President Donald Trump’s dispute with TikTok and other Chinese tech companies could wind up hurting Apple.
Trump threatened to ban TikTok from the United States if Beijing tech company ByteDance does not sell the app by Sept. 15. (Microsoft is in talks to acquire TikTok. Apple on Tuesday shot down a rumor that it was interested in buying the social media company.)
According to multiple reports, China could respond to the United States’ “bullying” over TikTok by hitting back in its own way. The language in the reports, some of which come from government-backed Chinese newspapers, is vague. However, others suggest Apple could be an obvious target of China’s wrath.
On his Daring Fireball blog, Apple commentator John Gruber writes:
“If China decides to retaliate — and why wouldn’t they? — what company might they target other than Apple? Facebook and Google are already banned in China. Amazon has AWS, which has a fair-sized presence there, but AWS is sort of the anti-TikTok in terms of being consumer-facing. Microsoft would be the obvious tit-for-tat target. But does Microsoft have a neatly bundled consumer presence in China?
If I were the dictator of China, and I was angry about the Trump administration forcing a proud Chinese company like ByteDance to divest itself of TikTok, and I was looking for a way to show that China cannot be pushed around by the U.S., I’d look at iCloud and the App Store, and humiliating the biggest company in the world.”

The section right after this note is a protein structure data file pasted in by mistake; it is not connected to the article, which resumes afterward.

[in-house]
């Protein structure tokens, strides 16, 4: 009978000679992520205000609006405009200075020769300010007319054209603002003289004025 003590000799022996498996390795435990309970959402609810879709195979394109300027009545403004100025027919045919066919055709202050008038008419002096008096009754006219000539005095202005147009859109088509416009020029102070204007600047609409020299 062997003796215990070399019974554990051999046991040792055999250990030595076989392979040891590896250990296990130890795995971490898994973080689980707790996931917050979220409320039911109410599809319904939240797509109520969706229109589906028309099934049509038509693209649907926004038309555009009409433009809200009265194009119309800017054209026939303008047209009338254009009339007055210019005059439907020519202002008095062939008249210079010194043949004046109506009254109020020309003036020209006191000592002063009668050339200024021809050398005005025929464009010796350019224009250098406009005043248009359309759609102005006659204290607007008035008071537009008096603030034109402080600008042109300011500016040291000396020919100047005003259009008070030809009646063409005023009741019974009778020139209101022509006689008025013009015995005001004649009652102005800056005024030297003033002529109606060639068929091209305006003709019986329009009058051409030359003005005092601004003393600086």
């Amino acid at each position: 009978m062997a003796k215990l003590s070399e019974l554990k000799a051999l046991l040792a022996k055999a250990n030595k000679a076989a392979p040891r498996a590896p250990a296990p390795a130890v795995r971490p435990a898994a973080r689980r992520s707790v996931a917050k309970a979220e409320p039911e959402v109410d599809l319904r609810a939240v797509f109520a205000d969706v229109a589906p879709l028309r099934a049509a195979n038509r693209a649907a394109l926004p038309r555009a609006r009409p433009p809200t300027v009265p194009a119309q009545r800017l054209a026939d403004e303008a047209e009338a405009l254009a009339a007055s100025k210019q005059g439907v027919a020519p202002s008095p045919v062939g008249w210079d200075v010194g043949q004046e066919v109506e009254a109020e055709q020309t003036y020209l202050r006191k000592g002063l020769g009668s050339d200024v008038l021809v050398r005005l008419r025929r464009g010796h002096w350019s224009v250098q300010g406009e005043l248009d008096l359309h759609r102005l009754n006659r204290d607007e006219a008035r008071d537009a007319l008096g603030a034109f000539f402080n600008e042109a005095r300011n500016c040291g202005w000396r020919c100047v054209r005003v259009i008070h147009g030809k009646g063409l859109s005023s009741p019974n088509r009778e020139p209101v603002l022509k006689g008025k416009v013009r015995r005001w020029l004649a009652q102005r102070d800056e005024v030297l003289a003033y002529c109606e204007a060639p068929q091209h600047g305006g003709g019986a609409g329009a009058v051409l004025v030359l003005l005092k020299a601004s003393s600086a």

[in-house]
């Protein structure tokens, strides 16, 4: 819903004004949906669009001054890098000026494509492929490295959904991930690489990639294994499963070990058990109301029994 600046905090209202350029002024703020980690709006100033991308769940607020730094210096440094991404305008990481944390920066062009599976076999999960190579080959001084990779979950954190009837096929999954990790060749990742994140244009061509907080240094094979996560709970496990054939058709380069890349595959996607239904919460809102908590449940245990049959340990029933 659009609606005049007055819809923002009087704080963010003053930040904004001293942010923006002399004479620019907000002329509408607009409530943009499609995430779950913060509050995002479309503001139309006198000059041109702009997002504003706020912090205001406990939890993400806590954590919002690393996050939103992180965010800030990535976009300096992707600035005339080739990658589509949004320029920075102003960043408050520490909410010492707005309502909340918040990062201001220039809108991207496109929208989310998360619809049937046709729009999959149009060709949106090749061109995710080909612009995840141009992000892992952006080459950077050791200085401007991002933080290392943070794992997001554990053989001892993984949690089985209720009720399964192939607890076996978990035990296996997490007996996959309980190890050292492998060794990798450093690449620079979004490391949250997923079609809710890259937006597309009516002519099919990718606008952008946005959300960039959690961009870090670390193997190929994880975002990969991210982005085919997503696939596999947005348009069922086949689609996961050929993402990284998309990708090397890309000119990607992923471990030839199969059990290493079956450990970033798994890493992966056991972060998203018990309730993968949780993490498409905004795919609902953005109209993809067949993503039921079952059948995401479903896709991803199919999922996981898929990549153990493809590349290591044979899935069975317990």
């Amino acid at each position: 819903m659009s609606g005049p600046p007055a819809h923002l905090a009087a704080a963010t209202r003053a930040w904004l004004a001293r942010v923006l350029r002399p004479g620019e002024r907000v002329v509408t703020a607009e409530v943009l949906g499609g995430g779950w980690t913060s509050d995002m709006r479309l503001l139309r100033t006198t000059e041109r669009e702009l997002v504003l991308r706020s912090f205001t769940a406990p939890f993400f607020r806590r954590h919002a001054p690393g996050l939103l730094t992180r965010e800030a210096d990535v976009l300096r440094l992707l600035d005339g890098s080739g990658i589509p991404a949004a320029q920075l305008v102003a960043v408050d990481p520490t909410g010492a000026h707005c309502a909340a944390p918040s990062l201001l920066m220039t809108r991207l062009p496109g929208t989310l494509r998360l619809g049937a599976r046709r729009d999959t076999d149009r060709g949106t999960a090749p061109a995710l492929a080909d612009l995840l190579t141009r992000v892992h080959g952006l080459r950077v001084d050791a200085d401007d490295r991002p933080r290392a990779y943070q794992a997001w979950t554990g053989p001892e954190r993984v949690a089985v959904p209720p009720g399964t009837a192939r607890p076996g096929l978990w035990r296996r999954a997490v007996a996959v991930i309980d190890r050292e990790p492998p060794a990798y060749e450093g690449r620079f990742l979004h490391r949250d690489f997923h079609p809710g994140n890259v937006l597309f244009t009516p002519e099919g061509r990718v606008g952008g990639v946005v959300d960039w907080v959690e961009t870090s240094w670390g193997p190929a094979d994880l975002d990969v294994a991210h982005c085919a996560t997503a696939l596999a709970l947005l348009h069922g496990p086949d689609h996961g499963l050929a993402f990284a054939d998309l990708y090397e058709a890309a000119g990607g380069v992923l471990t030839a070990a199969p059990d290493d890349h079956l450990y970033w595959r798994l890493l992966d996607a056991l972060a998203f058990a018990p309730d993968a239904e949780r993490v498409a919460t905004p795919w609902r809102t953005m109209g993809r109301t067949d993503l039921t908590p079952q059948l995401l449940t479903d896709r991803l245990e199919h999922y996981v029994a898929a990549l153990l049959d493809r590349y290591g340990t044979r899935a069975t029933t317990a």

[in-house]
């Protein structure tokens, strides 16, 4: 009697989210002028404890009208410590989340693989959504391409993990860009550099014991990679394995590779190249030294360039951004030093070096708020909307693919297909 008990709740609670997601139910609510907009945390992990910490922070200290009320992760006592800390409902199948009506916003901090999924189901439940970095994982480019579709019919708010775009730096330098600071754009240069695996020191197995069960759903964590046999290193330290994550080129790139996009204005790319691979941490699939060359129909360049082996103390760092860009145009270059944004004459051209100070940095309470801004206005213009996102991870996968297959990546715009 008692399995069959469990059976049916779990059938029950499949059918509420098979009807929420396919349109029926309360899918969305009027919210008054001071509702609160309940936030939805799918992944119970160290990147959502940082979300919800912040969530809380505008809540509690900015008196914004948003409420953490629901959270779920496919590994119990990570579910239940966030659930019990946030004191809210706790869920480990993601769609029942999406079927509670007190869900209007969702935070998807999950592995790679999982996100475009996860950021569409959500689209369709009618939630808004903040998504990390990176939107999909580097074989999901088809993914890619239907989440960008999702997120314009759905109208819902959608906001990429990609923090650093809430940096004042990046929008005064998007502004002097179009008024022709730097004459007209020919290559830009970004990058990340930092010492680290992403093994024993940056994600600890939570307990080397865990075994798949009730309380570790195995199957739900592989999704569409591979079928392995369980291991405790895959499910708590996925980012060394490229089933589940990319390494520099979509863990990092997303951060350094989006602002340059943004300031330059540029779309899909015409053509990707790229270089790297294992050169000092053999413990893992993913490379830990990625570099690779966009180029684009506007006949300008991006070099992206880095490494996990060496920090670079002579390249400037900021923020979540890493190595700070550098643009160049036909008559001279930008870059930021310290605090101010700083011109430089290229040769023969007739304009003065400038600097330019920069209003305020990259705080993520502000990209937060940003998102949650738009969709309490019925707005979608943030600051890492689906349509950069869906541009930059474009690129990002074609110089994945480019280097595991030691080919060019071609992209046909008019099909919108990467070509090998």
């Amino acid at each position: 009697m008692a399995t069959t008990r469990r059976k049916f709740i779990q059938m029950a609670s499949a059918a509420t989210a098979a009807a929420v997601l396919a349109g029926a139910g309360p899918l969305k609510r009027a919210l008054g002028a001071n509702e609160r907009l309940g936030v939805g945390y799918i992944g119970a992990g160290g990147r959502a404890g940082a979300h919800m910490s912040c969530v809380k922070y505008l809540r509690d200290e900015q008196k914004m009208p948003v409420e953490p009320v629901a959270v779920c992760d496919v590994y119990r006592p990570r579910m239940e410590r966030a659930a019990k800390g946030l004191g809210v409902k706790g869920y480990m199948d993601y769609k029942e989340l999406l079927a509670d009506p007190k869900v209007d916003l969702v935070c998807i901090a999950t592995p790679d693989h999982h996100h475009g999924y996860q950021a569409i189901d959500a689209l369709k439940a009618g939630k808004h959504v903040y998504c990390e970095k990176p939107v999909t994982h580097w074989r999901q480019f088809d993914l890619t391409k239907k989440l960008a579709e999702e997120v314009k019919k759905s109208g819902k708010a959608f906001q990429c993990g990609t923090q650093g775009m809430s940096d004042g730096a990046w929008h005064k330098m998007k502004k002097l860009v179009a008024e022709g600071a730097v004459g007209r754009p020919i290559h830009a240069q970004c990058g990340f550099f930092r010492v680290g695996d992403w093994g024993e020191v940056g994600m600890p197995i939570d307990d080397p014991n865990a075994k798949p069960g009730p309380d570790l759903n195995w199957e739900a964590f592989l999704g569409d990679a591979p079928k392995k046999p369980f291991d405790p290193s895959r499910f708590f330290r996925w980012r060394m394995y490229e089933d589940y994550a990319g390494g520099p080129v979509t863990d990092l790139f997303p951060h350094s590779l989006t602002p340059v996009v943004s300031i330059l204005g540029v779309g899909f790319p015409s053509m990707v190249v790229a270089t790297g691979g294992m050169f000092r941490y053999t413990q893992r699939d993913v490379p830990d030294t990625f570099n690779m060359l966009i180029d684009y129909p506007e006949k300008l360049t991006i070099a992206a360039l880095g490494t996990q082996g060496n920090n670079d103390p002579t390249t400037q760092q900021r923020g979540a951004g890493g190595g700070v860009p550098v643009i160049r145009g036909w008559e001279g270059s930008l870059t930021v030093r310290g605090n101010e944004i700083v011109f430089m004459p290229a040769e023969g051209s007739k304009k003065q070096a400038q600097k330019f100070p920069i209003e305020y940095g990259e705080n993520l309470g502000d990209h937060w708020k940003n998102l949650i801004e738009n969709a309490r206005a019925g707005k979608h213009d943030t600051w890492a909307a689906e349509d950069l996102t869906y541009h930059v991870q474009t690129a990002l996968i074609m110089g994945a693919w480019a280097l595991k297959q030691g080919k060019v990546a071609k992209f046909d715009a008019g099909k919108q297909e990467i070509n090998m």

This is, of course, far from a cast-iron guarantee that China will go after Apple. But it’s not the first time such a thing has been suggested. When Trump banned Huawei products last year, observers raised similar concerns.
Could TikTok standoff hurt Apple?
Paranoid thinking? Maybe. But there’s no doubt that Apple, a company that relies on both the United States and China, is exposed. In the past, Cupertino made multiple acquiescences in order to do business in China. These included agreeing to run network safety evaluations on all Apple products before they can be imported into the country and transitioning iCloud accounts registered in China to state-run Chinese servers.
Still, Apple occasionally falls afoul of China’s authorities. The company’s products have been booted off the list of approved state purchases in favor of Chinese-made products. The country also forced Apple to shut down its iBooks Store and iTunes Movies there.
Will Apple face repercussions for the current situation with TikTok and other Chinese apps? We’ll have to wait and see. But just the threat is likely to have some of Apple’s more nervous investors questioning things.